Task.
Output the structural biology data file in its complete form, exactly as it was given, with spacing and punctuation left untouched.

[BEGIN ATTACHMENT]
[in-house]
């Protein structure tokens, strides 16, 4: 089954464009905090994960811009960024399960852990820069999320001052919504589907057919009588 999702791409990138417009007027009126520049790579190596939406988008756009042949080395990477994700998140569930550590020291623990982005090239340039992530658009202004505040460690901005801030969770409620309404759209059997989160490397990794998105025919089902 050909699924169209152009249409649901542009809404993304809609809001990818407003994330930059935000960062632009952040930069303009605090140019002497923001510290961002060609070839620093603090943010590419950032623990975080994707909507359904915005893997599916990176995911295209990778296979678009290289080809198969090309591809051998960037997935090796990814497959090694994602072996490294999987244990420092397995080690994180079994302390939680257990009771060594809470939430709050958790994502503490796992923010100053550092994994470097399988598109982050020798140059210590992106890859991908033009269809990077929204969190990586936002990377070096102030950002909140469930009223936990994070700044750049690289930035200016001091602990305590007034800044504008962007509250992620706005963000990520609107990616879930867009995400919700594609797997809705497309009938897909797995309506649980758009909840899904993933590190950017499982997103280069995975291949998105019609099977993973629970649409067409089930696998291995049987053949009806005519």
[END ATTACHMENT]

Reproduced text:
[in-house]
């Protein structure tokens, strides 16, 4: 089954464009905090994960811009960024399960852990820069999320001052919504589907057919009588 999702791409990138417009007027009126520049790579190596939406988008756009042949080395990477994700998140569930550590020291623990982005090239340039992530658009202004505040460690901005801030969770409620309404759209059997989160490397990794998105025919089902 050909699924169209152009249409649901542009809404993304809609809001990818407003994330930059935000960062632009952040930069303009605090140019002497923001510290961002060609070839620093603090943010590419950032623990975080994707909507359904915005893997599916990176995911295209990778296979678009290289080809198969090309591809051998960037997935090796990814497959090694994602072996490294999987244990420092397995080690994180079994302390939680257990009771060594809470939430709050958790994502503490796992923010100053550092994994470097399988598109982050020798140059210590992106890859991908033009269809990077929204969190990586936002990377070096102030950002909140469930009223936990994070700044750049690289930035200016001091602990305590007034800044504008962007509250992620706005963000990520609107990616879930867009995400919700594609797997809705497309009938897909797995309506649980758009909840899904993933590190950017499982997103280069995975291949998105019609099977993973629970649409067409089930696998291995049987053949009806005519």